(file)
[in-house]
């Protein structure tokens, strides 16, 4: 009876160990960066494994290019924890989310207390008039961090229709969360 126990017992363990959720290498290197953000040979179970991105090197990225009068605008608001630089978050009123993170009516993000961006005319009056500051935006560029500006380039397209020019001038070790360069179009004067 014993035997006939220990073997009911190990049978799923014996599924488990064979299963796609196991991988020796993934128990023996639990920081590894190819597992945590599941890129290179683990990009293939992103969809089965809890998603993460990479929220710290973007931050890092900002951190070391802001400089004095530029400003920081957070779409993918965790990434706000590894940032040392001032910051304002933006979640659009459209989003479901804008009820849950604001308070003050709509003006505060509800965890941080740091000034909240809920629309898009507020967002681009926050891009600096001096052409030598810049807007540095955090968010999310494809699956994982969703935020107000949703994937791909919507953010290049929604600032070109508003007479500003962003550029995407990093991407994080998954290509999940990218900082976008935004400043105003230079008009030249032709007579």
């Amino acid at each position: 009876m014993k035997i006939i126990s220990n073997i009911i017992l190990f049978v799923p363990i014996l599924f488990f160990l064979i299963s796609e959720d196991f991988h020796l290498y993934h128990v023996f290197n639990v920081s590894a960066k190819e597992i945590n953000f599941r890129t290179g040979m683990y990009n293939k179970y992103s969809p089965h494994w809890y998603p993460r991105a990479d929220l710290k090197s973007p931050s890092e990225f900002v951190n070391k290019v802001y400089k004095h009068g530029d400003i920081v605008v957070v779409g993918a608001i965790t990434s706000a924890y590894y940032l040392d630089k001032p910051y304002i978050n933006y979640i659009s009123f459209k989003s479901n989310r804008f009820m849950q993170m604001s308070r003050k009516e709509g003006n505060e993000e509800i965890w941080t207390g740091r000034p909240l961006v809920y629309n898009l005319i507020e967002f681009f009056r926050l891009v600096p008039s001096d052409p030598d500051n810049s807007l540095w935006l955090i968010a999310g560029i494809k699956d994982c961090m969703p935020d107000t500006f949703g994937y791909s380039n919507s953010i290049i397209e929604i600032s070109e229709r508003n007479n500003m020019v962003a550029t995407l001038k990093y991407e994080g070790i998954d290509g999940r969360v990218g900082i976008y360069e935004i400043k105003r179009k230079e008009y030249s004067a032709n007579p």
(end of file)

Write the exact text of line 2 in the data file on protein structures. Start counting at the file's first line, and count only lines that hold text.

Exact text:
């Protein structure tokens, strides 16, 4: 009876160990960066494994290019924890989310207390008039961090229709969360 126990017992363990959720290498290197953000040979179970991105090197990225009068605008608001630089978050009123993170009516993000961006005319009056500051935006560029500006380039397209020019001038070790360069179009004067 014993035997006939220990073997009911190990049978799923014996599924488990064979299963796609196991991988020796993934128990023996639990920081590894190819597992945590599941890129290179683990990009293939992103969809089965809890998603993460990479929220710290973007931050890092900002951190070391802001400089004095530029400003920081957070779409993918965790990434706000590894940032040392001032910051304002933006979640659009459209989003479901804008009820849950604001308070003050709509003006505060509800965890941080740091000034909240809920629309898009507020967002681009926050891009600096001096052409030598810049807007540095955090968010999310494809699956994982969703935020107000949703994937791909919507953010290049929604600032070109508003007479500003962003550029995407990093991407994080998954290509999940990218900082976008935004400043105003230079008009030249032709007579």